Tattoo Advice For Penning A Synthetic Symphony
Mar24

Tattoo Advice For Penning A Synthetic Symphony

This week I wrote about the "Atalanta Fugi­ens," a gorgeous 17th century alchemy text that includes a musical score. What's crazy is that this score is not just a background melody for the musically inclined alchemist. The score is actually a recipe for making the philosophers' stone, with individual musical parts for the chemical components, mercury, sulfur, and salt. I'm desperately hoping some modern-day chemist will be inspired to write a musical score for their next total synthesis, and that some journal agrees to publish this music in the Materials & Methods section. (Or at the very least, the Supplementary Information section.) Butt! A word of warning: Should any musically inclined chemist decide to pen a synthetic opera, however, they should certainly consider the admonishment of medieval artist Hieronymous Bosch. Namely, DO NOT tattoo that score on to your behind. Taking a closer look at the hell component of Bosch’s masterpiece "The Garden of Earthly Delights," discriminating viewers will note that the poor soul with the Gregorian chant on his nether region is being whipped by a demon tongue. Don't say I didn't warn you. Incidentally, that demon-whipped, butt-hugging music is also available for download, thanks to Amelia Hamrick, a student in Oklahoma. Have a...

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Printed Icon Lives On
Apr20

Printed Icon Lives On

Back in the April 2 issue of C&EN, we at Newscripts lamented the news that Encyclopaedia Britannica was no longer going to be issued in print format. Although the venerable encyclopedia will still be available online, we considered that the loss of the printed icon would be detrimental to tactile learning gained by leafing through the meaty volumes. In particular we noted that in the 1967 edition, the section on chemistry spans more than 50 pages. “Yes, that is a loss,” comments Newscripts reader Robert B. "Brad" Spencer of Madison, Wisc., who is proud owner of five sets of Encyclopaedia Britannica, including a reprint of the first edition from 1771. Spencer sent along this scan (below) of the beginning of the article on “Chemistry” from the first edition. The article has no chemical element symbols—they hadn’t yet been established. It is also absent any formulas or equal signs, and the “long s” was still in use in English.  “Chemistry was a recognized field of interest at the time,” Spencer observes. “But it was still largely an outgrowth of alchemy.” This first article states that the four principles (or elements) are earth, water, air, and fire, Spencer notes.  “Not that long ago the belief in these was still dominant,” he says. “But also notice what follows: a statement that our senses cannot possibly determine the principles of which they are composed, so we should, in essence, give up.  As we know, there were already at that time individuals who were not so pessimistic about the ability to dig deeper, and they began a marvelous understanding of chemical reality.” Thanks for sharing...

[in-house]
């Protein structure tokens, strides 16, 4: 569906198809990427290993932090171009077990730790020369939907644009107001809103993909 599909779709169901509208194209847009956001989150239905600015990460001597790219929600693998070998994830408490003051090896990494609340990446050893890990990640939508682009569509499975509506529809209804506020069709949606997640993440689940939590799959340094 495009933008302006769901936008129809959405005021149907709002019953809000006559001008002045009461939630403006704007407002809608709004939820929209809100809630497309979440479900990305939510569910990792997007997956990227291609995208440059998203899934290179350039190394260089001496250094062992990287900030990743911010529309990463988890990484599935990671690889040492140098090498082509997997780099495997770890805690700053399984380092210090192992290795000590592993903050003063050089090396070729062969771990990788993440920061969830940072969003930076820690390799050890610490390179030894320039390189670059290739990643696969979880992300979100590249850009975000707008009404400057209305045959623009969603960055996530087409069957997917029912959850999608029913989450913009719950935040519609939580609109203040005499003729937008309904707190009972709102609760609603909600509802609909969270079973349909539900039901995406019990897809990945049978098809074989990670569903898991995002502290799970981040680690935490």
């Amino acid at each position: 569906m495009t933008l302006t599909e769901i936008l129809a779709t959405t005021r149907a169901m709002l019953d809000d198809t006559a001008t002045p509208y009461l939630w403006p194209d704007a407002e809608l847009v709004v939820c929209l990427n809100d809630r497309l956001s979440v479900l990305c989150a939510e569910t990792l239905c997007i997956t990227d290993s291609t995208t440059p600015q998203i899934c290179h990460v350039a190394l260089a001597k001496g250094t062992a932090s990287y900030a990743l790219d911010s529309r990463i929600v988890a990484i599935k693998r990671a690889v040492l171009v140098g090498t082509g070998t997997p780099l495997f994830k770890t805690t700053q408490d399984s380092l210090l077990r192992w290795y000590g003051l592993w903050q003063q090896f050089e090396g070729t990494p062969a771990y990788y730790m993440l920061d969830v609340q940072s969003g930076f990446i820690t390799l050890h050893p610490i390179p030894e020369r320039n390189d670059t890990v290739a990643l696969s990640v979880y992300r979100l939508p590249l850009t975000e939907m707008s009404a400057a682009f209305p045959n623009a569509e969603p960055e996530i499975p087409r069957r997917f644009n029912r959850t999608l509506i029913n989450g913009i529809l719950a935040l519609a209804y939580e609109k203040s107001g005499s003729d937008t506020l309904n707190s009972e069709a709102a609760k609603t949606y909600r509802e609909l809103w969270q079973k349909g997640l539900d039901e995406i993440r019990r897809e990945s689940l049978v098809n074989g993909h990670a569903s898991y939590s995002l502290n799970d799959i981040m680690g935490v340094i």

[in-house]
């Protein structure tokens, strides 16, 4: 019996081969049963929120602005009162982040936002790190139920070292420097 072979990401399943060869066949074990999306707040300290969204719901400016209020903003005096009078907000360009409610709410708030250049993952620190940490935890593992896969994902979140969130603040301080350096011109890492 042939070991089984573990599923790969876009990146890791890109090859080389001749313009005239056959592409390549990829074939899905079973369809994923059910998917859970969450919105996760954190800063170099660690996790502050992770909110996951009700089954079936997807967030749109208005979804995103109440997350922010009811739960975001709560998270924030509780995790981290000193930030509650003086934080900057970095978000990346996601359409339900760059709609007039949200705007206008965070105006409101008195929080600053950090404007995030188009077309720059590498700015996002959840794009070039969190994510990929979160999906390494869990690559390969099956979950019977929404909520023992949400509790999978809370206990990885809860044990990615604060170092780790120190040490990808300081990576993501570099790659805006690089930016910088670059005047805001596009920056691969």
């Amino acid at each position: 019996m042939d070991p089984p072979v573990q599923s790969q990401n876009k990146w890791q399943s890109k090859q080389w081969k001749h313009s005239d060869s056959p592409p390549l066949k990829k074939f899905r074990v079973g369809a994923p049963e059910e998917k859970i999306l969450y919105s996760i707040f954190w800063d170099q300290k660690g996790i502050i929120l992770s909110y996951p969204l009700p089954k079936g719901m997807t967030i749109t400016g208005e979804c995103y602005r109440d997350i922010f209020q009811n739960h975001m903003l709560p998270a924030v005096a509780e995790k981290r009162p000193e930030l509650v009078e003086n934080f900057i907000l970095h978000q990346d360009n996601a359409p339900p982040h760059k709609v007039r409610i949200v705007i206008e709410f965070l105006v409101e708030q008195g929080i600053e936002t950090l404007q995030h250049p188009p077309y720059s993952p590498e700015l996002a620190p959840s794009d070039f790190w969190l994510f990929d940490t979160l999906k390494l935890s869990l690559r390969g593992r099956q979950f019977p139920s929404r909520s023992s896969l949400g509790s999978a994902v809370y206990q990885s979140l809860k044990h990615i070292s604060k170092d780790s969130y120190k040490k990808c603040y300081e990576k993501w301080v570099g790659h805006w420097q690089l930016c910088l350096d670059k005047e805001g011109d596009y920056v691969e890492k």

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Reconstructing Alchemical Experiments
Aug29

Reconstructing Alchemical Experiments

In this week’s issue of C&EN, I wrote a profile of Larry Principe, a professor of organic chemistry and the history of science at Johns Hopkins University. Principe studies alchemy with the goal of understanding the evolution of modern-day chemistry. But he doesn’t just study alchemy. He also carries out his own alchemical experiments to get a handle on the thought processes of those experimentalists who tried to make gold from cheaper materials. One school of alchemists that Principe got particularly interested in is a group who focused on making gold by starting with mercury. Back in the 16th and 17th centuries in Europe, Principe says, “there was a lot of disagreement about what material to start with—what you actually go to your apothecary and get 20 lb of to start trying to” transmute base metals and chemicals into gold. Some alchemists thought copper sulfate or potassium nitrate would work. Others—those that Principe calls the mercurialists—focused on mercury, hoping to use the liquid metal to make the philosopher’s stone. For those who have lived under a rock for the past decade and haven’t read any of the “Harry Potter” books, or even heard of them really, the philosopher’s stone is a substance thought to be able to convert base metals into gold. And, as mentioned in the first book of the “Harry Potter” series, the philosopher’s stone was also thought to be a universal medicine capable of prolonging life. To make the philosopher’s stone, Principe says, the mercurialists believed that “you needed to awaken a seed that’s within gold to cause it to grow—just like when a farmer takes seeds and puts them in the ground and waters them, he gets more seeds back in the harvest.” This group of alchemists therefore used a lot of agricultural metaphors and imagery in their writings and drawings. One of these alchemists, a Harvard-educated man named George Starkey, wrote a number of public works on the subject under the pen name Eirenaeus Philalethes as well as some private letters—most famously to “father of modern chemistry” Robert Boyle. Putting together some of these public and private writings, Principe came up with a reasonable idea of what Starkey was doing in the lab. “The idea was that you take common mercury, and you turn it into ‘philosophical mercury’ by distilling it from various mixtures of metals,” Principe says. “Somehow this makes it a fit liquid for nurturing the seed of gold.” Principe undertook the laborious process of grinding mercury with various substances, heating it, boiling it, and distilling it seven times. After a month of work, he says, he got something that should have...

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